"The development of agriculture in the liberated lands must be systematic and the government, the Ministry of Agriculture and the Ministry of Economy must identify priorities from the very beginning," said President of the Republic of Azerbaijan Ilham Aliyev at meeting in a video format on the results of 2020, APA reports.
"First of all, what crops should be planted to ensure food security. The liberated lands have great potential in both crop and livestock production. There are very large pastures in Kalbajar and Lachin districts. During the Soviet era, grain and cotton growing, viticulture, tobacco and cocoon growing, horticulture and animal husbandry were widespread in the liberated lands. We must take into account that we now have new technologies. For example, last year we achieved a record in cotton growing, especially if we take into account the fact that four to five 5 years ago, when the state seriously tackled cotton growing, the yield per hectare was about 14-15 quintals. We gradually increased the yield to 33.5 quintals. I can say that during the Soviet period, especially in the 1970s and early 1980s when cotton growing was developing rapidly, more than 30 quintals were harvested for two or three years. But this is not the limit. I looked at the list of districts engaged in cotton growing. Productivity is very low in several districts and the sown areas are very small. So you have to look again. For instance, in Samukh, Jalilabad and some other districts, the sown areas are less than 1,000 hectares, so perhaps we should not try to develop cotton growing there at all, because productivity is very low. We can use these lands for other agricultural purposes.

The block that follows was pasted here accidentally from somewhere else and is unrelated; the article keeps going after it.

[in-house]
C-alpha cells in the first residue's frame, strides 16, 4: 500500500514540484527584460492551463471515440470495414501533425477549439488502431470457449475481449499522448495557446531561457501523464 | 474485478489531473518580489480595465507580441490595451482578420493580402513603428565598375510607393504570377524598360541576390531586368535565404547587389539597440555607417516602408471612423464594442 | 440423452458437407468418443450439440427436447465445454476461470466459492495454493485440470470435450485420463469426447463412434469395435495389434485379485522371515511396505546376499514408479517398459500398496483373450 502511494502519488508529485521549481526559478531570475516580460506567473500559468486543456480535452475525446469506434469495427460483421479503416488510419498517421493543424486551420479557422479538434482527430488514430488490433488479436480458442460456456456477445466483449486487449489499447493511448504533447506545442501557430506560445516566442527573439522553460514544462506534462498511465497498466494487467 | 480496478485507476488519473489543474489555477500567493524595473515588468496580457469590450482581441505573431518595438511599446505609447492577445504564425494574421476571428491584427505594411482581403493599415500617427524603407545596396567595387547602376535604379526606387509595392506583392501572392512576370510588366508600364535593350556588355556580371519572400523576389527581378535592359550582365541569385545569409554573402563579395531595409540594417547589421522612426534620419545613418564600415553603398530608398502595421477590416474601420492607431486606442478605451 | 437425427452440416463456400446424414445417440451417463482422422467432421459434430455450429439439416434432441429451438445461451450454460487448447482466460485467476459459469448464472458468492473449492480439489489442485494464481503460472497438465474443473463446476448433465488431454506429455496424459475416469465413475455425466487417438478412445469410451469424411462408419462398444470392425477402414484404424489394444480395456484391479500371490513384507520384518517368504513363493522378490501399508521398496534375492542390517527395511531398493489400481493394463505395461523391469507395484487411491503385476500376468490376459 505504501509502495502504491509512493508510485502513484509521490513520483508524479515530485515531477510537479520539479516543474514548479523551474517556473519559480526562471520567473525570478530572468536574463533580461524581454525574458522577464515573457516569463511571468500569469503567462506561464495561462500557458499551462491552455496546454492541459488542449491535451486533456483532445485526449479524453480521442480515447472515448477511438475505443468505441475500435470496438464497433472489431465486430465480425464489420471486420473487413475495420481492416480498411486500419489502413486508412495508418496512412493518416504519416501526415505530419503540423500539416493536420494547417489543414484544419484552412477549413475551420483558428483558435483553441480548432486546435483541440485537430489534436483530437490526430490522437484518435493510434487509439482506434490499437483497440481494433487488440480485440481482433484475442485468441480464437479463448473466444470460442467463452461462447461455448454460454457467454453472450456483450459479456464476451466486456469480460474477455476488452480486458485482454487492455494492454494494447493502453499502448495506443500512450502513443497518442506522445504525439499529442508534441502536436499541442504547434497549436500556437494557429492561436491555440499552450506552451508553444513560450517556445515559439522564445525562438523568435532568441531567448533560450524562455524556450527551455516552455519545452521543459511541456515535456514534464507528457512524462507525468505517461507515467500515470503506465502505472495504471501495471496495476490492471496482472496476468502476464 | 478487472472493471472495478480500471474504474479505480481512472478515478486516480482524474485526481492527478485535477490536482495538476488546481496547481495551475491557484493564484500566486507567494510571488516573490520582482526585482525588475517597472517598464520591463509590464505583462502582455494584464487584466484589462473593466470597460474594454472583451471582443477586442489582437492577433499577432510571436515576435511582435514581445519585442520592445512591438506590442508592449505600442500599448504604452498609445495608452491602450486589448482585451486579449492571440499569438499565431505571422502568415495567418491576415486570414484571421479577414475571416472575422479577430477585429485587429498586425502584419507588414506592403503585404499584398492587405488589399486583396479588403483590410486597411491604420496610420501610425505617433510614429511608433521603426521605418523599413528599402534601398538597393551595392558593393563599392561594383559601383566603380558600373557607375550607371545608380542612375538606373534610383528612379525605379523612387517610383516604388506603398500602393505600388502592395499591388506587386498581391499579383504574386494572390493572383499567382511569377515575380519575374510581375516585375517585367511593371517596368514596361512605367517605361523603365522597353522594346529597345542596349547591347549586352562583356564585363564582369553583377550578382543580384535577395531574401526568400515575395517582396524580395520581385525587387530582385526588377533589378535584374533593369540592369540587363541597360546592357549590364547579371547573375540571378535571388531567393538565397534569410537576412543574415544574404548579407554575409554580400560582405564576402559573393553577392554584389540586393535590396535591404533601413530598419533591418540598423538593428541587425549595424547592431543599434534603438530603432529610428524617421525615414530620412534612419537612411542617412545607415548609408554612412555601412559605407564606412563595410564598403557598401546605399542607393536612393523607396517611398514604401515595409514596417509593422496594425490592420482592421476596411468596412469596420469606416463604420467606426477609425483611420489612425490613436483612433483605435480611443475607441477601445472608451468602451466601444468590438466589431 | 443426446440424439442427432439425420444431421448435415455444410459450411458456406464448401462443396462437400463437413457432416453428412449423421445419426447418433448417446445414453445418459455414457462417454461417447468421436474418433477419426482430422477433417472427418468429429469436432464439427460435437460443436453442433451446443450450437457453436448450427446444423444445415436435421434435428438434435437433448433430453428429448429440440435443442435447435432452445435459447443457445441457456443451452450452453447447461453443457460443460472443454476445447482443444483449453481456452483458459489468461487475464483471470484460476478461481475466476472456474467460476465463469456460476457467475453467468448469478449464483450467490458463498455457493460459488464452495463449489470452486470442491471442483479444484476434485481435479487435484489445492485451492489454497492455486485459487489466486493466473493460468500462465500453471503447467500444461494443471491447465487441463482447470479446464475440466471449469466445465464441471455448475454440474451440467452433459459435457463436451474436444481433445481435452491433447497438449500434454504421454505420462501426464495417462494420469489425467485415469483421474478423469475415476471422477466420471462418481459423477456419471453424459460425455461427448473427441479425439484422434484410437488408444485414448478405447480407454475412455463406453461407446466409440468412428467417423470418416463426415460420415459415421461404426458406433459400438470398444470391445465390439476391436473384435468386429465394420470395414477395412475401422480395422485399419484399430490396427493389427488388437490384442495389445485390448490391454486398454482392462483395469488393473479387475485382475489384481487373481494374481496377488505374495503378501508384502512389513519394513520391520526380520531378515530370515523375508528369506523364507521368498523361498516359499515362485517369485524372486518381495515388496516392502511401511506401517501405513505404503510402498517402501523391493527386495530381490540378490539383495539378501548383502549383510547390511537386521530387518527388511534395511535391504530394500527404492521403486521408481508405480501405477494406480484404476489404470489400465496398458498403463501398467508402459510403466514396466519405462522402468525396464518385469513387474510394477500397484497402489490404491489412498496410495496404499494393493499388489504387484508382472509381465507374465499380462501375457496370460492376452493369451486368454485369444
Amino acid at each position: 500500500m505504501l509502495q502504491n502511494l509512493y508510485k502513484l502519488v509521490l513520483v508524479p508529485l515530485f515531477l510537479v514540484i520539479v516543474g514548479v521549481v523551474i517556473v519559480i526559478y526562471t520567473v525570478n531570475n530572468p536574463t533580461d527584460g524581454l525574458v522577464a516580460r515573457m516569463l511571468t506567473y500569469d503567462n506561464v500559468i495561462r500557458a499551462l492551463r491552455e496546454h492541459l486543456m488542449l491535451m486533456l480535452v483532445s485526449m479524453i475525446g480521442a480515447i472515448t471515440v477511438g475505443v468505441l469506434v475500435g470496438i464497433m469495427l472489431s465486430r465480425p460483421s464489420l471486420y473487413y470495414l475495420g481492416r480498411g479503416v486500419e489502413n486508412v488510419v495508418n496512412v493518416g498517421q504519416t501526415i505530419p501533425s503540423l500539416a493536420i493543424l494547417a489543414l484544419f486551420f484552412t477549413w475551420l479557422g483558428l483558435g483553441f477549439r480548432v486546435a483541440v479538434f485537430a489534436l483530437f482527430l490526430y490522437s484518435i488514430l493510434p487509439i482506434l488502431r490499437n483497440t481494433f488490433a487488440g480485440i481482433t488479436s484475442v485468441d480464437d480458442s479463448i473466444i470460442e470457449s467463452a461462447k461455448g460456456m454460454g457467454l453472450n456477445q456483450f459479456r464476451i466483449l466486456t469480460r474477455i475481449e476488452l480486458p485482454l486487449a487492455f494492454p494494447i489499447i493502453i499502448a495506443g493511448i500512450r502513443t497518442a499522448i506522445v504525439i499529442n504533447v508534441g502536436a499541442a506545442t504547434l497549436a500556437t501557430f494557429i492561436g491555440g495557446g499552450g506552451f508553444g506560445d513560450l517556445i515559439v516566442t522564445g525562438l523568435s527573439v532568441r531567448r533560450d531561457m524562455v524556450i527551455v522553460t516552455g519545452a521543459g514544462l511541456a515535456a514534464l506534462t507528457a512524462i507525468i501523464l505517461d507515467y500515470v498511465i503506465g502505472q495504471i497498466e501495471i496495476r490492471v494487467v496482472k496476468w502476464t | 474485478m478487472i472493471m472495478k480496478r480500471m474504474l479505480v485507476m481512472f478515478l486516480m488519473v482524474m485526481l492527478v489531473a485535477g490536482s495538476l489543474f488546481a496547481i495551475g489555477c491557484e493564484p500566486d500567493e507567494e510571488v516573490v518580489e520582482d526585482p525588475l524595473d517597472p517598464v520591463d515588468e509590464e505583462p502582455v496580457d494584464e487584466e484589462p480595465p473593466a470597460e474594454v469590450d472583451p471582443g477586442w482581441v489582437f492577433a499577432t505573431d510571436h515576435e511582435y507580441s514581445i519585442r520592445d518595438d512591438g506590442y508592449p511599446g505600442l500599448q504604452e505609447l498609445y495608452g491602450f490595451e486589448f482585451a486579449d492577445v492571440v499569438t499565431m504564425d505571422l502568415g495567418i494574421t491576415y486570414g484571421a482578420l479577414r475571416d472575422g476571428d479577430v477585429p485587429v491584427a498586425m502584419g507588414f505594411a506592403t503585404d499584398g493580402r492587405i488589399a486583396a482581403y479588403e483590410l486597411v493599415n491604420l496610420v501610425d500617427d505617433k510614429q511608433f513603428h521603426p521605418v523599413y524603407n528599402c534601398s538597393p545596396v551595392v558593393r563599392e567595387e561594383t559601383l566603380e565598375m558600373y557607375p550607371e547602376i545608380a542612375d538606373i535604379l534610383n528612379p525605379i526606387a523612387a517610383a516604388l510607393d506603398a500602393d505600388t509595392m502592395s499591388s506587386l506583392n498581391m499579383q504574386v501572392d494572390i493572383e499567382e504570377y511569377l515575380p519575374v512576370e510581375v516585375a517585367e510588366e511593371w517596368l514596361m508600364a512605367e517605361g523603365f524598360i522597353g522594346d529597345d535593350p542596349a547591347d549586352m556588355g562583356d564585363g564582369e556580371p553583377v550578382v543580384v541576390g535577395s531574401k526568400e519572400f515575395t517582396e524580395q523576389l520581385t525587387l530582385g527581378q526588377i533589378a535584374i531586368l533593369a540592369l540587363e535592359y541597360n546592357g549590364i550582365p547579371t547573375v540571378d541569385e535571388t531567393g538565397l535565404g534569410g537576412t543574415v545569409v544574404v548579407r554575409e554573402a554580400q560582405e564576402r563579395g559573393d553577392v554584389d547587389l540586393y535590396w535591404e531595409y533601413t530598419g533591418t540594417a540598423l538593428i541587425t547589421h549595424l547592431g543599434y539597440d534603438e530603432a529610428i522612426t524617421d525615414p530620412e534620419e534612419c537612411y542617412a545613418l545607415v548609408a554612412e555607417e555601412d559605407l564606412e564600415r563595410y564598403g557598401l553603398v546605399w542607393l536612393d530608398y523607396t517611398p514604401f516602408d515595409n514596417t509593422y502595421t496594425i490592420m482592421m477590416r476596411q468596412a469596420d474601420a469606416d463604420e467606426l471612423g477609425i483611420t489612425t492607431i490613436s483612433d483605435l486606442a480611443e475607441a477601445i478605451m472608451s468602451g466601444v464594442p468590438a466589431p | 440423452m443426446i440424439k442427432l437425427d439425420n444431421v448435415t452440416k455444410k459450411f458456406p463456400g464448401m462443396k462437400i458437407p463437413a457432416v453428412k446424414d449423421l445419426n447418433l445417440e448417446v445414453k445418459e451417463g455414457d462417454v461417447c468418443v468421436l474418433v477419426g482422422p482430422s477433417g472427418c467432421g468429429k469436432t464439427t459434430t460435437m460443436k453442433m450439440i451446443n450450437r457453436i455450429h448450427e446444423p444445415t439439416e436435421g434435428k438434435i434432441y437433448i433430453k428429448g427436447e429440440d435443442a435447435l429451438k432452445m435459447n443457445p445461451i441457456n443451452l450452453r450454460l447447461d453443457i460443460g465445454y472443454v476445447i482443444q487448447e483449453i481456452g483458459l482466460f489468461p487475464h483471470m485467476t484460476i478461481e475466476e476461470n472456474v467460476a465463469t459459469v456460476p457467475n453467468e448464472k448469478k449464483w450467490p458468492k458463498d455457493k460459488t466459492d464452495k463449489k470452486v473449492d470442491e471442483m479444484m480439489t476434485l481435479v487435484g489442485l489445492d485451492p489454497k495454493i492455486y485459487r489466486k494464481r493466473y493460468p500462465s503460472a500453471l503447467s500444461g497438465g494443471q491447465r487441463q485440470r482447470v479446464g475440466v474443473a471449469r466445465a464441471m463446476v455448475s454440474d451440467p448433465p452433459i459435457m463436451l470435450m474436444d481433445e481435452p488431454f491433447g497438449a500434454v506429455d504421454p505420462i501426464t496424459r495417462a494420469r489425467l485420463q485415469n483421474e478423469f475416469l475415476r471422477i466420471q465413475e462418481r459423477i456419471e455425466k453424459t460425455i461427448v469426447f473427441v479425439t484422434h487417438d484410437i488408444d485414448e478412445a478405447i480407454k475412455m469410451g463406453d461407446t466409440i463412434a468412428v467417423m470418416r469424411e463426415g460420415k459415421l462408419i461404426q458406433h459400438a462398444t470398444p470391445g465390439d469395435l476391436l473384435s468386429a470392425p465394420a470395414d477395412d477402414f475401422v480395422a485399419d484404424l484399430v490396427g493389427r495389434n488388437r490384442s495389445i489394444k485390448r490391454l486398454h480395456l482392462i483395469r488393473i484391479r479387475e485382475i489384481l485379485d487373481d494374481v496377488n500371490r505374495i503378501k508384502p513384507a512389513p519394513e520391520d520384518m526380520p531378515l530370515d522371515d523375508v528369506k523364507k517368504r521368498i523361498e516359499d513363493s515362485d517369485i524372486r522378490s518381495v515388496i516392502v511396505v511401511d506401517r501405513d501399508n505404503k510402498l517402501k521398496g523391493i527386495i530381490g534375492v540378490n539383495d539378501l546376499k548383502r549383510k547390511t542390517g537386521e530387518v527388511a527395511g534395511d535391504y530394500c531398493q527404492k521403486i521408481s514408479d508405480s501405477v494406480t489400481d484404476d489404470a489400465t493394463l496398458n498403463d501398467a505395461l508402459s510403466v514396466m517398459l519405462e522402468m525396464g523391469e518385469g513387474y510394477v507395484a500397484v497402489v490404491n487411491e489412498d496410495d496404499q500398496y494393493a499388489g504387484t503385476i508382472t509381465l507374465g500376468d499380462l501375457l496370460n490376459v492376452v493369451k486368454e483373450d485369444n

As for the liberated lands, we must do our work in a planned manner. First, food security. Second, we need to increase our export potential. We must diversify our export potential here as well because the recent ban on tomato exports to Russia was very unexpected for us, of course. I remember the Russian side appealing to us a few years ago – at that time, sanctions were imposed on Russia. They asked us to increase Azerbaijan's agricultural exports to Russia. It was after that that there was a very significant increase. If we compare the export of tomatoes to Russia from four to five years ago and last year, we will see a huge difference. If that ban had not been imposed – although a part of that ban has already been lifted – our exports would have reached 200,000 tons last year. But you and the government know these figures quite well. They were lower four to five years ago. In other words, we need to review our agricultural exports. We must look for new markets to avoid such unpleasant situations and increase the range of agricultural products. We must enter new markets, provided that traditional markets remain. I think that agriculture can develop very seriously in the liberated lands, especially in the field of horticulture. Fruits are accepted in any market. Given the climate of our traditional markets, of course, no other fruit can compete with ours.
As for vegetables, there are greenhouses now. However, we have a favorable climate here, and our vegetables are better and cheaper, of course. At the same time, local products can compete with our vegetables in traditional markets, but no-one can compete with us in horticulture and fruit production," noted the head of state.